Sunday, April 22, 2012

The importance of being where you are. The moment.

Being a social work student has taught me plenty.  What interventions to use with specific clients. How to evaluate them. How to research. How to be unconditionally present.  How to meet clients where they are, instead of where I (as a clinician) may want them to be.

But this semester? In a class around the topic of grief and loss? I learned how to sit with my own feelings.  To be ok (or begin to be ok) with them.

Because it is not just being able to be ok sitting with clients and their feelings, it's important to be able to as an individual, be able to sit with our own.

It is so often that I think that because I have been trained in specific skills that I should have all the answers.  That I should be able to handle every situation thrown in my direction with perfection and the "right" ways.  It's a lie.

Learning to be ok with where I am as an individual, social worker or not, has been a great new way to be able to look at my life, and look at the decisions that I am very quickly going to be needing to make.

It's ok to be sad.  It's ok to grieve the end of something that I thought I was ready for.  It's ok to be happy, to continue living.  To continue growing.  To continue to make choices and decisions because without them, you are stagnant. Unchanging. Because without making a decision, you are, in fact, choosing.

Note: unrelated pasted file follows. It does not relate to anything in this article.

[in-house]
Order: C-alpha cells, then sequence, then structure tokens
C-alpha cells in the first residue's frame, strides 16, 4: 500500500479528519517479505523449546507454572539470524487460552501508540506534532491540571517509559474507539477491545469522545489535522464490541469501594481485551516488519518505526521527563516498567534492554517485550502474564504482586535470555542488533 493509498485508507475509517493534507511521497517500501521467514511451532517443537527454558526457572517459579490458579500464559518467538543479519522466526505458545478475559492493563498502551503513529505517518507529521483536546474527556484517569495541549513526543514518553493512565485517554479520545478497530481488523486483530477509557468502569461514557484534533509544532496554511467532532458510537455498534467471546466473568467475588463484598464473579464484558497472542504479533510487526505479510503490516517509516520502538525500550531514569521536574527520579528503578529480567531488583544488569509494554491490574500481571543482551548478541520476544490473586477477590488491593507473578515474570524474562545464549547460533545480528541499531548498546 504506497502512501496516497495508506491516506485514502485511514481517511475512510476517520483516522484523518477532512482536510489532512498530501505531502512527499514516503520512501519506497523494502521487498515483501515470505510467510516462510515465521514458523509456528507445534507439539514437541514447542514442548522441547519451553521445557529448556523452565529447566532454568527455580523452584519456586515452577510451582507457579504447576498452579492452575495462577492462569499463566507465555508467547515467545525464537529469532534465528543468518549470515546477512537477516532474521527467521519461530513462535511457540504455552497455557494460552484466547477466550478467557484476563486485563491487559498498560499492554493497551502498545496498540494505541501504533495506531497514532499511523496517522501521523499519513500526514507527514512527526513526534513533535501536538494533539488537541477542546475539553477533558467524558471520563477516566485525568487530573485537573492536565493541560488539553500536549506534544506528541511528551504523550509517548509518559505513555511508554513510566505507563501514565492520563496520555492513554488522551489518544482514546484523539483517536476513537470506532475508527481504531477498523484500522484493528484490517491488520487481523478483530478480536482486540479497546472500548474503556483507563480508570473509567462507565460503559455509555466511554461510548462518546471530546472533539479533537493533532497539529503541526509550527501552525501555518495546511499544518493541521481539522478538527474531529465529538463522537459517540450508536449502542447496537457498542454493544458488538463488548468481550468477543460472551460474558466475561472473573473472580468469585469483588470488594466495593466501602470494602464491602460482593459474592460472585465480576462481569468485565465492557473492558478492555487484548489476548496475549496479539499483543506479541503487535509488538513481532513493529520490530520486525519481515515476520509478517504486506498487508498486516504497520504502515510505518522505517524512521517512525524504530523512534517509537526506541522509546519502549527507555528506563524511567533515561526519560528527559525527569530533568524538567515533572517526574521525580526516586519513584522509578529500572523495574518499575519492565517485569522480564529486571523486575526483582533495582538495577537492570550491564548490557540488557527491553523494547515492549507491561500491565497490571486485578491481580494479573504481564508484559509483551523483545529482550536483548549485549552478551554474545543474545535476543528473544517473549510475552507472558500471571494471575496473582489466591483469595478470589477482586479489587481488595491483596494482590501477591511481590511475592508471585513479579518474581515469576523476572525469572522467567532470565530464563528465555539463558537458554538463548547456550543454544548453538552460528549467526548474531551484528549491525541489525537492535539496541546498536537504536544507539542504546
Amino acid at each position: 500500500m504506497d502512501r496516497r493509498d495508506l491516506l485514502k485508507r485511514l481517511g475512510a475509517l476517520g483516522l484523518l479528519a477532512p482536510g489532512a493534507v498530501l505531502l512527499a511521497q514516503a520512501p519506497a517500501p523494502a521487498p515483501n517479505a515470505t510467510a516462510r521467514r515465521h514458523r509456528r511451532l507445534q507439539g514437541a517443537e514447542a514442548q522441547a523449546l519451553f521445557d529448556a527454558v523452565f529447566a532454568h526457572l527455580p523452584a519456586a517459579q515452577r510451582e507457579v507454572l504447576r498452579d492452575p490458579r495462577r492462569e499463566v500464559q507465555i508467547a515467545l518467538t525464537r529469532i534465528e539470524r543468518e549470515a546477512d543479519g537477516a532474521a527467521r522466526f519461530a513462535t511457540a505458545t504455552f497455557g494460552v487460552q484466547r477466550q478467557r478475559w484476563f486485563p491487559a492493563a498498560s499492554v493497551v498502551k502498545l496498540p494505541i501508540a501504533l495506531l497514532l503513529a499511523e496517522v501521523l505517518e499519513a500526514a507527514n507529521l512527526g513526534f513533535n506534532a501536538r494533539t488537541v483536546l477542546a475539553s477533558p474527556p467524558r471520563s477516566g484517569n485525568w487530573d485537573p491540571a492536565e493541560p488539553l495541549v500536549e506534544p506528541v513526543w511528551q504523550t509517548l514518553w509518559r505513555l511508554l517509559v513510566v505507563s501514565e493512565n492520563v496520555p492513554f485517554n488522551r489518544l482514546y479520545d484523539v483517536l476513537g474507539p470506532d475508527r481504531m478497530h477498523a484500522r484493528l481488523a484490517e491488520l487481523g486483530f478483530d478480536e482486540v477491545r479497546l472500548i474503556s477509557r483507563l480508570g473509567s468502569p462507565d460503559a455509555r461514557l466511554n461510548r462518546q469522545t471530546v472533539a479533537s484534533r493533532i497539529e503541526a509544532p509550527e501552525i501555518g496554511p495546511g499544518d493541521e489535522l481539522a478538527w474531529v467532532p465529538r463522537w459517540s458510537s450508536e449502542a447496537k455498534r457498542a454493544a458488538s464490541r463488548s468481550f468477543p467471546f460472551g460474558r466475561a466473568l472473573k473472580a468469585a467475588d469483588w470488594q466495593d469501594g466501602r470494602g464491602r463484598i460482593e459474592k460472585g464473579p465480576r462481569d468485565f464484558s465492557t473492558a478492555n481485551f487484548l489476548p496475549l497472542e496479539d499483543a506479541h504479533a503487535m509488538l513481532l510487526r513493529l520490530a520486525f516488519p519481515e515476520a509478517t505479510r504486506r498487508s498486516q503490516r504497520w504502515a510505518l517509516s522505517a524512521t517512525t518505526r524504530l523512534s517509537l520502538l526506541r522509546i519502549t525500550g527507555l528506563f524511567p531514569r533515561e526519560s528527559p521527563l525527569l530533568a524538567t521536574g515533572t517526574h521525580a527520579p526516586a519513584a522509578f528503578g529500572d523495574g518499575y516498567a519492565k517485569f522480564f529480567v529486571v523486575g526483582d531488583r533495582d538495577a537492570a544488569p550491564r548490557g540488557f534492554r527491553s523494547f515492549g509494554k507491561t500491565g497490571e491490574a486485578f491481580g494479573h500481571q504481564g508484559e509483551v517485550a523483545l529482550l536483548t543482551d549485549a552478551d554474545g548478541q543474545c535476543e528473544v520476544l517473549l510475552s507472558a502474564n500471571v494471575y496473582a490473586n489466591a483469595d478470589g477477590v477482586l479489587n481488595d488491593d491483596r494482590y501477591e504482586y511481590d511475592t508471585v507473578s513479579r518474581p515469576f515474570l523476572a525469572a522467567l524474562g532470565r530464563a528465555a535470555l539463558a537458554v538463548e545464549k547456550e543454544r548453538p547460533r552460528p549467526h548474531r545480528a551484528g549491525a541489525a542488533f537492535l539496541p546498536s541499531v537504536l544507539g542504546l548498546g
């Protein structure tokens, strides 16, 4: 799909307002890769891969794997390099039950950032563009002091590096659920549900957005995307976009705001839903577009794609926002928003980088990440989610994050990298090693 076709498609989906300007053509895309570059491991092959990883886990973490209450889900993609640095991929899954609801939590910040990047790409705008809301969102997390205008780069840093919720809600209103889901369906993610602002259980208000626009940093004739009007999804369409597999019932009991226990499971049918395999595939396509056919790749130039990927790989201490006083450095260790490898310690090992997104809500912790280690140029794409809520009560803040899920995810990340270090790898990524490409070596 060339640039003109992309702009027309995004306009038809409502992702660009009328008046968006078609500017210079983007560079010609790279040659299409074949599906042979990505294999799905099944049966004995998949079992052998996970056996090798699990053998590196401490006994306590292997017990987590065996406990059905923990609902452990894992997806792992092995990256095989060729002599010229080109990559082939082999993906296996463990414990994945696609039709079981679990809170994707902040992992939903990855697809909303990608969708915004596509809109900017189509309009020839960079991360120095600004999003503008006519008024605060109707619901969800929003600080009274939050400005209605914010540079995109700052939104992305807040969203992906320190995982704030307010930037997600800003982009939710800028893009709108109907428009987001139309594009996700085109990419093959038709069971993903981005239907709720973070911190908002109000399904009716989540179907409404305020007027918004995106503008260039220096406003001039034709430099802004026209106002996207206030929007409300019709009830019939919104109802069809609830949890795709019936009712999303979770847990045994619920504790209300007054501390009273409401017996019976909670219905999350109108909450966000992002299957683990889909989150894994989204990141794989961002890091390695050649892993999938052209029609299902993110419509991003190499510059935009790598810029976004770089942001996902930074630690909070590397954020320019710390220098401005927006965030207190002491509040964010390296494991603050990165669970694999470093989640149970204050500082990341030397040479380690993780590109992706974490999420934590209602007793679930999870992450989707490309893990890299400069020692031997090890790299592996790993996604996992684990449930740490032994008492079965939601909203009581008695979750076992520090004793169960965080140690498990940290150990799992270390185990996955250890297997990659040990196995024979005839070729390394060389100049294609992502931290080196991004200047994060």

And what fun is a world in which you are unable to change?

It is the lesson I am most thankful for.  Learning to be OK with where I am.  To accept it.  And to keep plugging along, whether the days are smooth like a lake in the morning, or challenging and scary... a day in which your footing just isn't always sure.

It's life.  And if I can't accept and be OK with where I am, how can I expect others to be just as OK with where I am?  Being where you are. In the present. In the moment.  Living.

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